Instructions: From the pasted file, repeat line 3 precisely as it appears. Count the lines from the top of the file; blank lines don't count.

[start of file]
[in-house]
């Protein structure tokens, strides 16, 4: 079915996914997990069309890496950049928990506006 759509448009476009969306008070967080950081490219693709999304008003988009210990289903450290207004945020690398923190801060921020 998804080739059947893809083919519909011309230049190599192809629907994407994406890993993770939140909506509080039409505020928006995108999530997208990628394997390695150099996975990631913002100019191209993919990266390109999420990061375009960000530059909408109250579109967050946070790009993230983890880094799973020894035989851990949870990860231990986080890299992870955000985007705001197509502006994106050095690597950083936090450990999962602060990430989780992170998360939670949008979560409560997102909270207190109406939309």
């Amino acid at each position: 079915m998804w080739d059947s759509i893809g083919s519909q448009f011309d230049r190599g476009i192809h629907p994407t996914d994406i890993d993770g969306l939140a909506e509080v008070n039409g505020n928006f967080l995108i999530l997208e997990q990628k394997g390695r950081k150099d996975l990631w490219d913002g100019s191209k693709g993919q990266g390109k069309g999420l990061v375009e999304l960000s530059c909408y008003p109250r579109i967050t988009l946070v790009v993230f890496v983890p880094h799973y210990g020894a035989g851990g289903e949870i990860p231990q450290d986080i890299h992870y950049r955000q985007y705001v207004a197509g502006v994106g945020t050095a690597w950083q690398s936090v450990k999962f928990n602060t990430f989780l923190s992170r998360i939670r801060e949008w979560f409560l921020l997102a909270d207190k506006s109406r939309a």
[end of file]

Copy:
């Amino acid at each position: 079915m998804w080739d059947s759509i893809g083919s519909q448009f011309d230049r190599g476009i192809h629907p994407t996914d994406i890993d993770g969306l939140a909506e509080v008070n039409g505020n928006f967080l995108i999530l997208e997990q990628k394997g390695r950081k150099d996975l990631w490219d913002g100019s191209k693709g993919q990266g390109k069309g999420l990061v375009e999304l960000s530059c909408y008003p109250r579109i967050t988009l946070v790009v993230f890496v983890p880094h799973y210990g020894a035989g851990g289903e949870i990860p231990q450290d986080i890299h992870y950049r955000q985007y705001v207004a197509g502006v994106g945020t050095a690597w950083q690398s936090v450990k999962f928990n602060t990430f989780l923190s992170r998360i939670r801060e949008w979560f409560l921020l997102a909270d207190k506006s109406r939309a």